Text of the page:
Why Only 30?
As you may have noticed, my keyboard designs have been limited to only the central 30 characters — on a traditional QWERTY keyboard these keys include the alphabet, period, comma, semicolon and slash. Why have I not expanded my program to include other keys? It is certainly not because those keys are in optimal positions already. Many of the keys outside of the main 30 have the very worst placement. So why not try to optimize them as well?
1. They are too hard to re-learn.
I have tried to learn a layout where the all of the keys were optimized, but it did not go well. I found myself completely unable to switch back and forth between it and QWERTY. The layout was simply too complicated, so I ended up just putting all the outlying keys back into their original positions.
2. Many of them rely on aesthetics that a computer program won’t notice.
Look at the number keys. They are neatly lined up in an easy-to-remember fashion. However, their order of frequency is not so simple. A computer algorithm would end up completely jumbling these numbers. It would also likely not put the open and close brackets next to each other, as well as numerous other aesthetic benefits. A computer program would simply miss these little nuances.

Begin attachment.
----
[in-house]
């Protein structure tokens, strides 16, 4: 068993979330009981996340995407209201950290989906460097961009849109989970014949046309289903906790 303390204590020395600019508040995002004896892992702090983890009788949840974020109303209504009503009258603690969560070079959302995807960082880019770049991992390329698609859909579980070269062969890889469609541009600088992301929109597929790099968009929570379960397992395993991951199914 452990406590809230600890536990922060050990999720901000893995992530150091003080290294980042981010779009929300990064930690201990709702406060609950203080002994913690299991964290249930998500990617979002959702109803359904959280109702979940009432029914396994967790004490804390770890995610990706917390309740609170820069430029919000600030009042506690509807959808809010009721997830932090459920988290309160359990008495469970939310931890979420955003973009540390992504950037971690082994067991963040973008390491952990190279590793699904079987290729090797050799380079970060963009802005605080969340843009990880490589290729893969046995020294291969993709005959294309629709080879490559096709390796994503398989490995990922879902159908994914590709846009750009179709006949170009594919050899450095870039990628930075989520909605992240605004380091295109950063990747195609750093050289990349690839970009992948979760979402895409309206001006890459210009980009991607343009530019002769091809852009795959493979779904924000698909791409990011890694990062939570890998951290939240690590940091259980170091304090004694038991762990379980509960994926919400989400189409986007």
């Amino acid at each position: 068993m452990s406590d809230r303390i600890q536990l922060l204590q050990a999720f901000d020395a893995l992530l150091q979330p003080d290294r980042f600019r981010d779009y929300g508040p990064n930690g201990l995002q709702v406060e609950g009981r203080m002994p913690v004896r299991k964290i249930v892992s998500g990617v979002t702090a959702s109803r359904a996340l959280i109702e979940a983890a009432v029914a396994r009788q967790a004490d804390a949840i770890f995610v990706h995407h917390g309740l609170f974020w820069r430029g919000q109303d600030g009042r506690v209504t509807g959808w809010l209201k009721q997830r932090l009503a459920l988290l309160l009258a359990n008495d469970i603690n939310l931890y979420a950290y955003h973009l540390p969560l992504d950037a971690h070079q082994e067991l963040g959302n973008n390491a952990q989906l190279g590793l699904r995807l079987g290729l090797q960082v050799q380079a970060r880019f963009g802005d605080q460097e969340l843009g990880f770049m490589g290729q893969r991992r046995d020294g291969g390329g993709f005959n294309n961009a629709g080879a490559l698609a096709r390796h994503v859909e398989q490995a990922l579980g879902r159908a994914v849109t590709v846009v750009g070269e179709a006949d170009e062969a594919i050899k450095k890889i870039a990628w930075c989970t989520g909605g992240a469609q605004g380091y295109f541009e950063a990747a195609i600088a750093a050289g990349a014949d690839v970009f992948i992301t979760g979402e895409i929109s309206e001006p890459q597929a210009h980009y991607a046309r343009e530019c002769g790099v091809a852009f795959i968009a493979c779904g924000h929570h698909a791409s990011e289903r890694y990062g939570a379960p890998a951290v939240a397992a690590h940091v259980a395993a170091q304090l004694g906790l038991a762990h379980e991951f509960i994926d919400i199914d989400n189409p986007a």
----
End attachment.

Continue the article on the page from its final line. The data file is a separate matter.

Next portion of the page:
3. That program would be harder to write.
Yes, I admit it, I am somewhat driven by laziness. This new program would require modification of many parts of the program, and would make it harder to evaluate the keyboard’s score. The set of digraphs used to score the keyboards would be larger, causing both accuracy and program efficiency to suffer. Evaluating the score would require taking into account all four (or even five) rows, and the extra keys on the side. The score evaluation process would be much more complicated, and therefore harder to get right. Overall, I didn’t see the benefits as worth the effort.